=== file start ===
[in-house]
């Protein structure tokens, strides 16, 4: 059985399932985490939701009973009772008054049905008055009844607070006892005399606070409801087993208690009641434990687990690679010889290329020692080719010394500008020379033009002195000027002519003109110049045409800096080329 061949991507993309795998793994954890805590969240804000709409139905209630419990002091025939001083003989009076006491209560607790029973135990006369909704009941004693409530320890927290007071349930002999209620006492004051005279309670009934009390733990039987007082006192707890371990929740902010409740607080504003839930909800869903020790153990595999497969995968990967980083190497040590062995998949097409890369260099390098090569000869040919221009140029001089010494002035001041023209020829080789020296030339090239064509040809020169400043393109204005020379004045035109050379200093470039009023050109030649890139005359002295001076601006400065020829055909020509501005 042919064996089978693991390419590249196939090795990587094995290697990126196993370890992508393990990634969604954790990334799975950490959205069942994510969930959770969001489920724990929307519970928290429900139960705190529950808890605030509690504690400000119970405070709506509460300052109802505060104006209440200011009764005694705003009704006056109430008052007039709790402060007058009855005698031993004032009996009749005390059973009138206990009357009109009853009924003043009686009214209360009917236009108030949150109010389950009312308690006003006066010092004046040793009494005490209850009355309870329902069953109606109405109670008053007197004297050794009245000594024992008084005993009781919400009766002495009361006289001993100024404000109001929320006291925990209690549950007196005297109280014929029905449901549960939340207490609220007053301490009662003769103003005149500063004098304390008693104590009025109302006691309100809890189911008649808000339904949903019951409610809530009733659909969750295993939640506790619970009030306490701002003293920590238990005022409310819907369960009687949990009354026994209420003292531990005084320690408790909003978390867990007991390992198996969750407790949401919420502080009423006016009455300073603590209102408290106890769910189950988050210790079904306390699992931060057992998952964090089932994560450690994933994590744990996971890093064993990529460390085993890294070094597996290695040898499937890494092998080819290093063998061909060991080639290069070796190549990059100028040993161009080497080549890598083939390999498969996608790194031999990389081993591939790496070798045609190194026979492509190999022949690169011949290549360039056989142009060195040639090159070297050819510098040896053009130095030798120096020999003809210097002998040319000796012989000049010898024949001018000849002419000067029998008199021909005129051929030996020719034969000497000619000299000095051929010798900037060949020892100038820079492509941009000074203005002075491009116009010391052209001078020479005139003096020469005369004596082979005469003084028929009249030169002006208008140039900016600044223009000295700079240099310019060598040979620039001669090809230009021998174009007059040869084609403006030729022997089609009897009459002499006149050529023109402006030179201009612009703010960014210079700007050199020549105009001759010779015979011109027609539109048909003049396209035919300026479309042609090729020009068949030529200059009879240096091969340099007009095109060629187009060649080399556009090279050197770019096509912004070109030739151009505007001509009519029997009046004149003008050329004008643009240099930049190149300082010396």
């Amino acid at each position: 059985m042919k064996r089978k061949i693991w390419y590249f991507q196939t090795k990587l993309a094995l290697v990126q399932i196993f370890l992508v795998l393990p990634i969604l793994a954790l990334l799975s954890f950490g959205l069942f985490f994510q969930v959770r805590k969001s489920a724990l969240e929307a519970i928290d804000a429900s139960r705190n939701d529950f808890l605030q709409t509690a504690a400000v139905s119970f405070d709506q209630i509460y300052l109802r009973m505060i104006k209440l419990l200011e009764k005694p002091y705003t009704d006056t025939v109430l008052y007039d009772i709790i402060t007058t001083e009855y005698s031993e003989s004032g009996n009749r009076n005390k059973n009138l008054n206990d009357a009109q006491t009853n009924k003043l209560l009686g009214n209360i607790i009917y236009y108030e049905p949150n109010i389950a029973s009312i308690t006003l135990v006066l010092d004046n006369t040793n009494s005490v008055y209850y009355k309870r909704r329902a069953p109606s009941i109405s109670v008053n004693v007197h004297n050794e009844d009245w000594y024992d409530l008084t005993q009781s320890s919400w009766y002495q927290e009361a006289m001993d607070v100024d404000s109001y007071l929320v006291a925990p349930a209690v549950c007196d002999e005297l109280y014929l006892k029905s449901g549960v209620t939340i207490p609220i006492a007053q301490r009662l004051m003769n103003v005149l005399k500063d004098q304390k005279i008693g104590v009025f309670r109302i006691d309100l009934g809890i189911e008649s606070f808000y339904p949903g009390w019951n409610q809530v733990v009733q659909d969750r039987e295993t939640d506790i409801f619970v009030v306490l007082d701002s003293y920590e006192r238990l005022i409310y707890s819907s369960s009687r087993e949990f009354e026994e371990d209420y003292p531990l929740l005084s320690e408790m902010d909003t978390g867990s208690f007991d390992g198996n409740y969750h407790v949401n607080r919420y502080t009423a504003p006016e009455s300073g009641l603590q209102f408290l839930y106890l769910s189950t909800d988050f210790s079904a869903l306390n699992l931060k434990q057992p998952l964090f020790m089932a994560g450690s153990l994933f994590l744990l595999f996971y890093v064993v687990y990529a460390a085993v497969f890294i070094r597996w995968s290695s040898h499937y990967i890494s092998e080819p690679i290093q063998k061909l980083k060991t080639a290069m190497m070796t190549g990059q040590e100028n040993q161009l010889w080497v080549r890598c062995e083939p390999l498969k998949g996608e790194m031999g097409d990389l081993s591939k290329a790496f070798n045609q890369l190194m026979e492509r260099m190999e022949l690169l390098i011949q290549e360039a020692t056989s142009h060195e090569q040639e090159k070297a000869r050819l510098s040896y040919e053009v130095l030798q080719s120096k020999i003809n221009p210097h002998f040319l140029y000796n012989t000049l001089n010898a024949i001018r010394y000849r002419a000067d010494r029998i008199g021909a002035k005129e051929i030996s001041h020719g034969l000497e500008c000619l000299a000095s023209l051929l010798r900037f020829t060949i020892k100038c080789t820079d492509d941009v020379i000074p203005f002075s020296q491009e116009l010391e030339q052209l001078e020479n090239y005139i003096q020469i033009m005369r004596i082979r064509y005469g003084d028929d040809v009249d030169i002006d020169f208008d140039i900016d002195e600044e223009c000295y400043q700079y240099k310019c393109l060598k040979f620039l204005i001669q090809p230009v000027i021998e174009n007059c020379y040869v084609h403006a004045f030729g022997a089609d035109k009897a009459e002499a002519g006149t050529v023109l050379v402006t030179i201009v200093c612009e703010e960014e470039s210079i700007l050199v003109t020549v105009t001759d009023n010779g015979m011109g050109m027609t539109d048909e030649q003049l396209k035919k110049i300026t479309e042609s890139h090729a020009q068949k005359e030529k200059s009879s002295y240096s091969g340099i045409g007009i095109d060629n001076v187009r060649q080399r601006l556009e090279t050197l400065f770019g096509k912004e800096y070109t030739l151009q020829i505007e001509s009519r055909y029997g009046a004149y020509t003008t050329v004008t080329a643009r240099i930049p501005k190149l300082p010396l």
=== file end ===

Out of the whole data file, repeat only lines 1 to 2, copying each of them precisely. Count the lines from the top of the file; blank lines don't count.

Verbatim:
[in-house]
């Protein structure tokens, strides 16, 4: 059985399932985490939701009973009772008054049905008055009844607070006892005399606070409801087993208690009641434990687990690679010889290329020692080719010394500008020379033009002195000027002519003109110049045409800096080329 061949991507993309795998793994954890805590969240804000709409139905209630419990002091025939001083003989009076006491209560607790029973135990006369909704009941004693409530320890927290007071349930002999209620006492004051005279309670009934009390733990039987007082006192707890371990929740902010409740607080504003839930909800869903020790153990595999497969995968990967980083190497040590062995998949097409890369260099390098090569000869040919221009140029001089010494002035001041023209020829080789020296030339090239064509040809020169400043393109204005020379004045035109050379200093470039009023050109030649890139005359002295001076601006400065020829055909020509501005 042919064996089978693991390419590249196939090795990587094995290697990126196993370890992508393990990634969604954790990334799975950490959205069942994510969930959770969001489920724990929307519970928290429900139960705190529950808890605030509690504690400000119970405070709506509460300052109802505060104006209440200011009764005694705003009704006056109430008052007039709790402060007058009855005698031993004032009996009749005390059973009138206990009357009109009853009924003043009686009214209360009917236009108030949150109010389950009312308690006003006066010092004046040793009494005490209850009355309870329902069953109606109405109670008053007197004297050794009245000594024992008084005993009781919400009766002495009361006289001993100024404000109001929320006291925990209690549950007196005297109280014929029905449901549960939340207490609220007053301490009662003769103003005149500063004098304390008693104590009025109302006691309100809890189911008649808000339904949903019951409610809530009733659909969750295993939640506790619970009030306490701002003293920590238990005022409310819907369960009687949990009354026994209420003292531990005084320690408790909003978390867990007991390992198996969750407790949401919420502080009423006016009455300073603590209102408290106890769910189950988050210790079904306390699992931060057992998952964090089932994560450690994933994590744990996971890093064993990529460390085993890294070094597996290695040898499937890494092998080819290093063998061909060991080639290069070796190549990059100028040993161009080497080549890598083939390999498969996608790194031999990389081993591939790496070798045609190194026979492509190999022949690169011949290549360039056989142009060195040639090159070297050819510098040896053009130095030798120096020999003809210097002998040319000796012989000049010898024949001018000849002419000067029998008199021909005129051929030996020719034969000497000619000299000095051929010798900037060949020892100038820079492509941009000074203005002075491009116009010391052209001078020479005139003096020469005369004596082979005469003084028929009249030169002006208008140039900016600044223009000295700079240099310019060598040979620039001669090809230009021998174009007059040869084609403006030729022997089609009897009459002499006149050529023109402006030179201009612009703010960014210079700007050199020549105009001759010779015979011109027609539109048909003049396209035919300026479309042609090729020009068949030529200059009879240096091969340099007009095109060629187009060649080399556009090279050197770019096509912004070109030739151009505007001509009519029997009046004149003008050329004008643009240099930049190149300082010396």